I can’t tell you how to live or what to do but literary history is jammed with this expectation, indeed its often the subject of great novels and poems. Who after all is Dorothea in “Middlemarch” but a barometer of sorts—a soul in suspension whose works and days are a struggle for Epicurean good?
Me? I’m a weak fellow. I have for many years tried to be decent. This has meant not worshipping easy satisfactions but learning to use life with an eye toward assisting others. And yes I can’t tell you how it’s going. I don’t have enough vanity to pretend I’m anything much. Still I’d like to be a barometer of sorts like Dorothea.
As the Swedish poet Gunnar Ekelof wrote: “you see your life for what it ought to be,/and ought to have been.”
The prose above is vatic and bordering on sanctimony. Here is where I need to pull a handkerchief from my pocket—one of those Harpo Marx hankies that keeps on coming.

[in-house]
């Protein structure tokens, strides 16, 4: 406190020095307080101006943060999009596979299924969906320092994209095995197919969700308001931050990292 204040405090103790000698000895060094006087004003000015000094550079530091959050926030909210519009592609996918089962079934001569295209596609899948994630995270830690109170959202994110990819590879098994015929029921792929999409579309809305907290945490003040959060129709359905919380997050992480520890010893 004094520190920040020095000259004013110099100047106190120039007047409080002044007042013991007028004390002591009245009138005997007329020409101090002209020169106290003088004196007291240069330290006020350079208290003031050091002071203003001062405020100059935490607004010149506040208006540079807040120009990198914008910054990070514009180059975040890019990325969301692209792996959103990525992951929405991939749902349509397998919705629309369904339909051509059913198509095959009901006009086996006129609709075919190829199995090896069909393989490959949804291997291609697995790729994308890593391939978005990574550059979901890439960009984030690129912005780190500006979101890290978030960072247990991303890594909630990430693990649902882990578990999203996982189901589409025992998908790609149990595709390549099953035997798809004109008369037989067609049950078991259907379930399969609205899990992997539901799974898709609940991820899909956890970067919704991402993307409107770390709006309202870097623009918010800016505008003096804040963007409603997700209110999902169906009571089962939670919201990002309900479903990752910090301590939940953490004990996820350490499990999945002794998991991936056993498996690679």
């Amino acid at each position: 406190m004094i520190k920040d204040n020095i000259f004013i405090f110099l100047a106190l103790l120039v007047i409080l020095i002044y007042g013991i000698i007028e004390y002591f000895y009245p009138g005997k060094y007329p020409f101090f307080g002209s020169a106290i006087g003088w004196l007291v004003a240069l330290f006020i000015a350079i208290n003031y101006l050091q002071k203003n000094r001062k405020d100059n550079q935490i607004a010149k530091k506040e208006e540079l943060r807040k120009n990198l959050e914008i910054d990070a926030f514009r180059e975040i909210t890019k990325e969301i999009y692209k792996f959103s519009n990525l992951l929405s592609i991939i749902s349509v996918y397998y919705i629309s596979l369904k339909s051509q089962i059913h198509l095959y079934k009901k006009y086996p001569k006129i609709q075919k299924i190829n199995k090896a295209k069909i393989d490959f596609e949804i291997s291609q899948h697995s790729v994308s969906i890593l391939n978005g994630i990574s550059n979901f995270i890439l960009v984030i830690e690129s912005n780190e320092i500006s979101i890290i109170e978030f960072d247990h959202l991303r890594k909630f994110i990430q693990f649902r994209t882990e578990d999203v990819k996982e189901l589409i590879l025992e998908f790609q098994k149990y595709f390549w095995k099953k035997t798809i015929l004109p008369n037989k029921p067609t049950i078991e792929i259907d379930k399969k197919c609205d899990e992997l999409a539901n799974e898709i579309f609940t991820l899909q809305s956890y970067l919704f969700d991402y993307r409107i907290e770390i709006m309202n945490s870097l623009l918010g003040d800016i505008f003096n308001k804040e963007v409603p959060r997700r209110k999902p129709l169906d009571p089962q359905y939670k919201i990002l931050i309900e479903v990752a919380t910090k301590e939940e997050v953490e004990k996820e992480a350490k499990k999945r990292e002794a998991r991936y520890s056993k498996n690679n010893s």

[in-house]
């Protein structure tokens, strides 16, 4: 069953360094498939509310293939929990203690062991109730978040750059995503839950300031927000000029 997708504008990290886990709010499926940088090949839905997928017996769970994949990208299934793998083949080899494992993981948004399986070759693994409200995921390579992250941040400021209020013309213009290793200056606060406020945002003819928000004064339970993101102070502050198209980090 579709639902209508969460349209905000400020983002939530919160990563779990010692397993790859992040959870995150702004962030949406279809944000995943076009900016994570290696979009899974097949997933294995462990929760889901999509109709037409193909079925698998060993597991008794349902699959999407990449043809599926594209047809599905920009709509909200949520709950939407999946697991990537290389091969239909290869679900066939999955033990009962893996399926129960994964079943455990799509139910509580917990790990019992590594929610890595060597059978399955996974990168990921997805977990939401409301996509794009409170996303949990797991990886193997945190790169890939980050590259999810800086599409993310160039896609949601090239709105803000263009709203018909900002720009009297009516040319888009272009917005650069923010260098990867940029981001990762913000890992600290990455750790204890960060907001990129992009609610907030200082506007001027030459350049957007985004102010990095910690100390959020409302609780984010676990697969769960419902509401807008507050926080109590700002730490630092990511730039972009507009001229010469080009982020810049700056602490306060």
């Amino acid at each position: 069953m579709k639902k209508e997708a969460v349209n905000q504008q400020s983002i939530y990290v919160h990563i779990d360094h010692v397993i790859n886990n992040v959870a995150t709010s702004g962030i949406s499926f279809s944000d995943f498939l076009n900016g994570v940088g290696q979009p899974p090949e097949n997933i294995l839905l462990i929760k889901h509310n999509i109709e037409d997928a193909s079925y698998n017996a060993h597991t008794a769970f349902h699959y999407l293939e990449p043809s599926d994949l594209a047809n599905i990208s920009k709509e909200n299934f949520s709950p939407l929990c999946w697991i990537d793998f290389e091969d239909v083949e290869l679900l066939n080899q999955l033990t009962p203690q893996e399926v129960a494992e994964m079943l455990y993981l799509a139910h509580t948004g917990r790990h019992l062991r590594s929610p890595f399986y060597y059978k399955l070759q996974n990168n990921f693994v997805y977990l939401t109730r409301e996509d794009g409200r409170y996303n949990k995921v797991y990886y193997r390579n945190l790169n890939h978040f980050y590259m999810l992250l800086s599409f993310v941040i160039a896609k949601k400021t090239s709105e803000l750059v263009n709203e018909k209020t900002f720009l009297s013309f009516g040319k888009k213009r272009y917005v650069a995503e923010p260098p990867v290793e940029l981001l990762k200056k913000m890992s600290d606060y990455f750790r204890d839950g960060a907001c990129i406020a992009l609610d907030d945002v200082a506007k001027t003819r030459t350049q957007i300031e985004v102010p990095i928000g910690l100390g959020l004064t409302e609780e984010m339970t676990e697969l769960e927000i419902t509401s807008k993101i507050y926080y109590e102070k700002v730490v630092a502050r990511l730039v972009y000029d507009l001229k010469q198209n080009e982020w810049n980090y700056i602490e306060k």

In the Way of Poets I Was Sad All Day
For each person is a world
Peopled by blind creatures in revolt
As Ekelof said—though
I know a horse without eyes
Who’s gentle and who
I’m certain has a thousand souls.
Of sadness I know so little
Though I just read about
A scientist who makes music
From the strands
Of spider webs
And cold voices
Rise and fall there
And tonight in my absentmindedness
I listen to the wind
Which is a way
Of sensing things
I’ll never hold—
That audible cemetery.
Whenever I say peace I mean something different.
When I was young I thought poetry would fix everything. I was a real fool. But I had a saving grace or two. I didn’t think my wounds were significant. I wouldn’t bend your ear about them.
Of sadness and goodness I know so little. But I know this much. I know.